And yet, the love runs deep. Alice speaks to her dog as though she were an equal conversational participant, asks her how her day was, and tells the dog about her adventures at preschool. Alice proudly shows every new outfit, hairdo, toenail polish, and pair of shoes to Wynette: “I’m gonna go show my dog!” Among her first words were “Wyna” (Wynette) and “Doo-too!” (good girl!). When Wynette rides along in the back of our little hatchback, Alice speaks to her the whole trip, and whenever we drop the dog off at the local doggy daycare, Alice tells her all about the fun she’s going to have playing with her furry friends.
And against all odds, Wynette loves Alice right back. It’s not as fierce and intense a love, but Alice is part of the pack, and the pack is sacred to a pup. Wynette just wants to love the humans in her life, and only wants to be loved back – it really is that simple for her. I never would have believed Wynette would emerge as a bastion of wisdom, but it’s almost exactly what’s happened: our formerly hyperactive dog – an animal that once had so much energy we had to walk her for two hours a day – has slowly morphed into a gentle, caring, and yes, wise old soul. She tolerates Alice because she’s part of the family, but she loves her because – and I do believe this – she sees the best in everyone, Alice included. Call it naiveté or call it sagacity, Wynette wants everyone who approaches her to be good. Alice is still working on earning her dog’s trust, and slowly but surely, my little girl is chipping away. The elegant simplicity of Wynette’s needs is beautiful, and Alice knows she has a dog with a beautiful soul.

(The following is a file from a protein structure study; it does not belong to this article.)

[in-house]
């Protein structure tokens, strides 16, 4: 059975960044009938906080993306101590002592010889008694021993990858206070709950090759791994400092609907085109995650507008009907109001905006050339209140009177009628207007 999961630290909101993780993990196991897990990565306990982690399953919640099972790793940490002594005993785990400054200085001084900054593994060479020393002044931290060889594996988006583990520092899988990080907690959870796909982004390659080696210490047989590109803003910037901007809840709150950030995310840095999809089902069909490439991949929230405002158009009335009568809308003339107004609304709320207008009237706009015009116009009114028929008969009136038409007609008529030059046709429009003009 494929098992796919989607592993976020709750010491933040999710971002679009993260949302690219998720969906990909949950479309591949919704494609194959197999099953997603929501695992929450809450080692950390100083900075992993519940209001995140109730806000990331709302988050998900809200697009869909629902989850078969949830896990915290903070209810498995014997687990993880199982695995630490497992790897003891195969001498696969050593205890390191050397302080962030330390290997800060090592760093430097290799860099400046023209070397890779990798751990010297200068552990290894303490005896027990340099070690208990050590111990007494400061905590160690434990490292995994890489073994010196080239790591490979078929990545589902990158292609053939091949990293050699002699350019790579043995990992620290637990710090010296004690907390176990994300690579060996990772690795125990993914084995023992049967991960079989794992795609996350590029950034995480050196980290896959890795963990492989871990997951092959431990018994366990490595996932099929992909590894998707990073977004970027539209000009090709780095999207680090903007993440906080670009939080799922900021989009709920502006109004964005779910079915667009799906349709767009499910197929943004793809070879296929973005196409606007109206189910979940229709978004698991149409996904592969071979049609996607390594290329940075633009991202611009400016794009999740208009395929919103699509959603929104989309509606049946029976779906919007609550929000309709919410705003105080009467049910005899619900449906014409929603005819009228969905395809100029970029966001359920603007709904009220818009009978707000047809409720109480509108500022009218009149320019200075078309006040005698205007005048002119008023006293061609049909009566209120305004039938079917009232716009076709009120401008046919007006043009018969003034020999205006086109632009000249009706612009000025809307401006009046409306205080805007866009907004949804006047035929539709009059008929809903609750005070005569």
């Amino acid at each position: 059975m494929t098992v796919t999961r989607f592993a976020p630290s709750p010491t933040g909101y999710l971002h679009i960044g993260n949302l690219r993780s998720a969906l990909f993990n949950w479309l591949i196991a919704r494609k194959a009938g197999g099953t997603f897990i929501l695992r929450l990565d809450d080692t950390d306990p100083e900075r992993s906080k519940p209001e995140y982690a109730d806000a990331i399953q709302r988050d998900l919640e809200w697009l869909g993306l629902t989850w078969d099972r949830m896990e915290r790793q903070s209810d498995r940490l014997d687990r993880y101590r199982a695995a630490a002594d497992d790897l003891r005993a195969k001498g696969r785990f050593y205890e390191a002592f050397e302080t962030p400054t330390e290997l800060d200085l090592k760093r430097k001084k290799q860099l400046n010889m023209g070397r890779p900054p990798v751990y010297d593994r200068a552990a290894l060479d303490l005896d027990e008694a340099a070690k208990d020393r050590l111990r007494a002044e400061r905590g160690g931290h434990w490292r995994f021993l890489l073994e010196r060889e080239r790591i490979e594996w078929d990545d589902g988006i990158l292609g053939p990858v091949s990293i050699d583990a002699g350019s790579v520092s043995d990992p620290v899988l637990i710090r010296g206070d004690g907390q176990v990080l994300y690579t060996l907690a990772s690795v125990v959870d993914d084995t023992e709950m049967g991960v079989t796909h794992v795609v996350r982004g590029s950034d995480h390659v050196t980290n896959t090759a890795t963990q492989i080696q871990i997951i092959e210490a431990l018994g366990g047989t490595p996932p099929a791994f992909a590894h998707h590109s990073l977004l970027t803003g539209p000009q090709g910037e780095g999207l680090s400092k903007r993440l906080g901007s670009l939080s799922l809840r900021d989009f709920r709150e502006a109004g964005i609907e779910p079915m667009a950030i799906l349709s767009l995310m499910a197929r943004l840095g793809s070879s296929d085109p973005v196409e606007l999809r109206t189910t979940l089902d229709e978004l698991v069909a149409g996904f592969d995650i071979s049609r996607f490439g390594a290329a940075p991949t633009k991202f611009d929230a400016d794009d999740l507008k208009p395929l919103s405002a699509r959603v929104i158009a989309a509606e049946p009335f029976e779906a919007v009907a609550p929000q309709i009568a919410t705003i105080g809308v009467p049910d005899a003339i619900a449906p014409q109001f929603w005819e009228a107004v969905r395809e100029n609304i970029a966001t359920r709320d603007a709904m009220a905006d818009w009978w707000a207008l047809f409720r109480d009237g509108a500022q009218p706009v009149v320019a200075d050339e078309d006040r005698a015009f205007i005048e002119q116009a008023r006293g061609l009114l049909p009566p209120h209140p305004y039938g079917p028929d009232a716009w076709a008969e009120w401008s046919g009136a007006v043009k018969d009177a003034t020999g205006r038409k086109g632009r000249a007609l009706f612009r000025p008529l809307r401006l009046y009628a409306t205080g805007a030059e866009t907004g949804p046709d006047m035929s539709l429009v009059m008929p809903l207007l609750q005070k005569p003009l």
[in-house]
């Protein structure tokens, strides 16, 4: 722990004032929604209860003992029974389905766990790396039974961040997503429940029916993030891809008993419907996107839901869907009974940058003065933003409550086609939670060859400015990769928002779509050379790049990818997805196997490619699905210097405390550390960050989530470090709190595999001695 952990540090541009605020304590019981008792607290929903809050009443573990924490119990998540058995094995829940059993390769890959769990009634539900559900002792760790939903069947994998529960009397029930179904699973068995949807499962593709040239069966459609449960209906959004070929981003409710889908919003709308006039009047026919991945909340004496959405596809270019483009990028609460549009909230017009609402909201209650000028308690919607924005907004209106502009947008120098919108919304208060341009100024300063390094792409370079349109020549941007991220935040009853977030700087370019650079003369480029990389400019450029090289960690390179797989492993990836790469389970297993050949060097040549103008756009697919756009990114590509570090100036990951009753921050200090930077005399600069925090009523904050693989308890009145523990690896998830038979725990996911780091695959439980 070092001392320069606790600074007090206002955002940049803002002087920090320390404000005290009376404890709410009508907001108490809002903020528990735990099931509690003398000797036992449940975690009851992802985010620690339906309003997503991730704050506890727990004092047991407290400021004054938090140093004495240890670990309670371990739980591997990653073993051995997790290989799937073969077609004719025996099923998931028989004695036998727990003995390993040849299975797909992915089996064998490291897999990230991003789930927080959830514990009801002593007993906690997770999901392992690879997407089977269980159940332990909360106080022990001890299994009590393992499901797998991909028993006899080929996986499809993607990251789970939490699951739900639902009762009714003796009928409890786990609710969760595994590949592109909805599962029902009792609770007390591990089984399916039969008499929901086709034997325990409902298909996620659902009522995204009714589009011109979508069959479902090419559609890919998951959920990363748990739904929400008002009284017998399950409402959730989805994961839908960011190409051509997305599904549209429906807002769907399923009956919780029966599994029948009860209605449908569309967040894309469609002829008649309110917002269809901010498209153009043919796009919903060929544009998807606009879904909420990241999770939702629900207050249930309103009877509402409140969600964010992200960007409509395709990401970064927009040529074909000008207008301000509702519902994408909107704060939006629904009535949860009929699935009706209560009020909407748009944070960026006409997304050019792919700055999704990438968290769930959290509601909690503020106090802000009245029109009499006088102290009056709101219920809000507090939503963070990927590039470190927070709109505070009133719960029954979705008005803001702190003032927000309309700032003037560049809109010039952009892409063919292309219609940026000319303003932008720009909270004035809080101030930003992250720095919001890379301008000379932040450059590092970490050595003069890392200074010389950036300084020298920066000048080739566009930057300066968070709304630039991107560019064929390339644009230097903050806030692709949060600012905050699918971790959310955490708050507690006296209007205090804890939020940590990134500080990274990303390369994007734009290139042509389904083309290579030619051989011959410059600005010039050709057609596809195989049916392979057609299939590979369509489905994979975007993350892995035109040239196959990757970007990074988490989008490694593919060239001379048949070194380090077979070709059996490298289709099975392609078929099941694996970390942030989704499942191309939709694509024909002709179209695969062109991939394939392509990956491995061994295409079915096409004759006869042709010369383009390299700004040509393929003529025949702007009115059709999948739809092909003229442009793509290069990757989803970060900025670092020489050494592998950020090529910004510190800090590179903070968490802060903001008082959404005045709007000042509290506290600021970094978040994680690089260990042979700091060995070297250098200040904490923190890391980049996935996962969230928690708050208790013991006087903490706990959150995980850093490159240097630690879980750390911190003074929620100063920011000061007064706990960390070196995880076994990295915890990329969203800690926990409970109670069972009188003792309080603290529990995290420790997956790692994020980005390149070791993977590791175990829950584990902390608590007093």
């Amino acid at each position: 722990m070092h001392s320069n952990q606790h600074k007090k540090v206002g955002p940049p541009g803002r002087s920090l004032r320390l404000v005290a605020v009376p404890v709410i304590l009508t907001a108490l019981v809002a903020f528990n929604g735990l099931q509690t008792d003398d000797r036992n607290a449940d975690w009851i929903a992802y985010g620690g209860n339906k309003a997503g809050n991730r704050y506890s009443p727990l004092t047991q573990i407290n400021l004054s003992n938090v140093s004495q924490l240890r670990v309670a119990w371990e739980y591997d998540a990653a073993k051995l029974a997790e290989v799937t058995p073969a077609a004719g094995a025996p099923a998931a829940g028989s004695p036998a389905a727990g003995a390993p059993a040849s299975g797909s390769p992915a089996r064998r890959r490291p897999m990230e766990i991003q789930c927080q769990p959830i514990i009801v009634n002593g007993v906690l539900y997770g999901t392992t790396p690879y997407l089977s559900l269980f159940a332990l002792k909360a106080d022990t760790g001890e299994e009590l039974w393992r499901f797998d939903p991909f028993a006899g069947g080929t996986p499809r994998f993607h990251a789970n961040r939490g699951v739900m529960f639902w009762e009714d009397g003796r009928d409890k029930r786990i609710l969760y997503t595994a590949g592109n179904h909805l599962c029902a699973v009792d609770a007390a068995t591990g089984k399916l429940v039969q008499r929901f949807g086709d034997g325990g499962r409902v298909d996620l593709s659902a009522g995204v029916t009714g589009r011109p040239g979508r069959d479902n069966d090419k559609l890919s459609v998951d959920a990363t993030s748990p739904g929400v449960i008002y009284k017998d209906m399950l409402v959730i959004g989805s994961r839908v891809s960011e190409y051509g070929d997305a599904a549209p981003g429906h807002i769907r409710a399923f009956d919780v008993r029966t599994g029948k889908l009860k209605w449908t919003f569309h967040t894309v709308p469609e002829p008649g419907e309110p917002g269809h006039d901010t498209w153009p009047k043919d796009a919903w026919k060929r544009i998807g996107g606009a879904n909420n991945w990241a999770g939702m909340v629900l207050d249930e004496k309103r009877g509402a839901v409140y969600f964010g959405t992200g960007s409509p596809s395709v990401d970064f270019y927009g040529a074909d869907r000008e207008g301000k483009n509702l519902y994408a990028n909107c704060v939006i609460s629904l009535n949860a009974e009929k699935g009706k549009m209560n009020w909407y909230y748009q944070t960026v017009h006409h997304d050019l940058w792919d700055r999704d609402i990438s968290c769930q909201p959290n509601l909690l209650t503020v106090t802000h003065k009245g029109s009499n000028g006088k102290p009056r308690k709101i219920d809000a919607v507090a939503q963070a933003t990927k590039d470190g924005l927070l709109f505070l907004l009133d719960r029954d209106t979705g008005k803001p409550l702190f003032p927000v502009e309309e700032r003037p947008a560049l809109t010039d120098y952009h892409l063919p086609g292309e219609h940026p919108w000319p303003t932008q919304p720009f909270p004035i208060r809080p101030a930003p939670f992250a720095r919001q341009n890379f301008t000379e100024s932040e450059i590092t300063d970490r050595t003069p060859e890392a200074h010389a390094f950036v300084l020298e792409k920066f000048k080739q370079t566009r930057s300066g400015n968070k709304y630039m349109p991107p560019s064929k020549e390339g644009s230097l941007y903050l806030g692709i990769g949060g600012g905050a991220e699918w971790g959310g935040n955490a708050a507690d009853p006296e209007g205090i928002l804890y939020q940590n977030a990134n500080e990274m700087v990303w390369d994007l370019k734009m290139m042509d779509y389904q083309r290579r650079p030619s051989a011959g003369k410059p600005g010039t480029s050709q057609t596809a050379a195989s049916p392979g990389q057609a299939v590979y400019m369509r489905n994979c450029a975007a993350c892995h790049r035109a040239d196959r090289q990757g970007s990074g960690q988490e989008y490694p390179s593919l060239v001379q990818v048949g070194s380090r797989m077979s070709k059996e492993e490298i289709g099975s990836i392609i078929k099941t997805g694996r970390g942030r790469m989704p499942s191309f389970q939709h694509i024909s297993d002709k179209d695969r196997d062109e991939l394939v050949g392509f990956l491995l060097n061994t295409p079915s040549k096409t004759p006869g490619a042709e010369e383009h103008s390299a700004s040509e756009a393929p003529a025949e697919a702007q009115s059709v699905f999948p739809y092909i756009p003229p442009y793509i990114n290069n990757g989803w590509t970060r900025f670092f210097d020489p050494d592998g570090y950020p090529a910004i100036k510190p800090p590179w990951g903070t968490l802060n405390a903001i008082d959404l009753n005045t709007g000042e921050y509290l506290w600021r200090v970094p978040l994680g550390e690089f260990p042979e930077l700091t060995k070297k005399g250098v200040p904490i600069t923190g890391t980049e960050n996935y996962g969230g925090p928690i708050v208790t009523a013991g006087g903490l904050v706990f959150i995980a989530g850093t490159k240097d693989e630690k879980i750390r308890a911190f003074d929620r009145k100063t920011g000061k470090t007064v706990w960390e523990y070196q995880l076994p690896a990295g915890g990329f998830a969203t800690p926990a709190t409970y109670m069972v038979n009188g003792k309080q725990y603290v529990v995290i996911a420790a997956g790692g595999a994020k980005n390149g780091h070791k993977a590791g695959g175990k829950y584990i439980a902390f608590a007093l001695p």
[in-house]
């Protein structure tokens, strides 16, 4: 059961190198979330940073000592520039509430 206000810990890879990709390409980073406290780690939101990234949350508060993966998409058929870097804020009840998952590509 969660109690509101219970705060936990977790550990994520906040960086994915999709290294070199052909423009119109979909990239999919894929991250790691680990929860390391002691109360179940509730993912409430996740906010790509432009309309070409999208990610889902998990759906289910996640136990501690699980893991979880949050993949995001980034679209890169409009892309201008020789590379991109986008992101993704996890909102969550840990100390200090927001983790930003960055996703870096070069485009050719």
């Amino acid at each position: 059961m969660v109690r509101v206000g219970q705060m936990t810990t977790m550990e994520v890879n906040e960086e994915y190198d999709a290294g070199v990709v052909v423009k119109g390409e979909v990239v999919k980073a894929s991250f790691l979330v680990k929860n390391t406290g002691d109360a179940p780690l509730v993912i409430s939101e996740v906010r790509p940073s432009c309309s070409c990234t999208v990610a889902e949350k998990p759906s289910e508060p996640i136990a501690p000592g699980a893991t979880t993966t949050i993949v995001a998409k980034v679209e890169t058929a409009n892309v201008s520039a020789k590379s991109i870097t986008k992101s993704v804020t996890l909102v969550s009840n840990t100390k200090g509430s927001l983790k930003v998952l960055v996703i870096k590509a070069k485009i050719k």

The photo in our living room, a deceptively simple instance of affection, is the best of them both, most certainly the best of Alice’s treatment of her dog. I treasure it because it’s one of only a handful of occasions where their particular needs for affection aligned so perfectly that I could bask in the connection they were forging. They were both lost in love for one another, two complicated souls stealing a peaceful moment together before the insanity of life resumed.
It’s a beautiful love, it really is.

Beyond the Family Pet: How Animals Enrich the Lives of Kids

Not only does contact with and knowledge of animals, both pets and wildlife, make kids smarter, but it also makes them healthier.

It was after dinner, and I was at the sink washing the dinner dishes when my son shrieked.
“It’s a raccooooooooooon!” he yelped, jumping up and down in excitement as his eyes bulged. “A REAL RACCOOOOOOOOON!” he trilled.
“Huh?” I stumbled back from the sink and looked around the kitchen.
“ON THE ROOF OF THE BARN!” His entire body was trembling. I followed his pointed finger and watched the fat, banded critter through the window as my son loudly narrated its every move.
When it was gone, I turned to him. “Have you seen a raccoon before?” He looked at me. “Like at the zoo or something?” He stared blankly. “How did you know that was a raccoon?”
He smirked as he strutted out of the room. “I just knowed, Mama.”
Later that night, as I made a final sweep through the toy room to tidy a few last things, I found a small plastic raccoon, perched atop some blocks arranged in the shape of a barn. It was my turn to smirk, remembering the wildlife set he got in his stocking as I placed the little raccoon back into its bin amongst gray wolves, grizzly bears, and elk.
Like most parents, I am in constant awe of what my children learn through their interactions both with the natural world and at play. They are always picking up on tiny details that I miss or fixating on particularities that I find unimportant. Children are the observers of the world.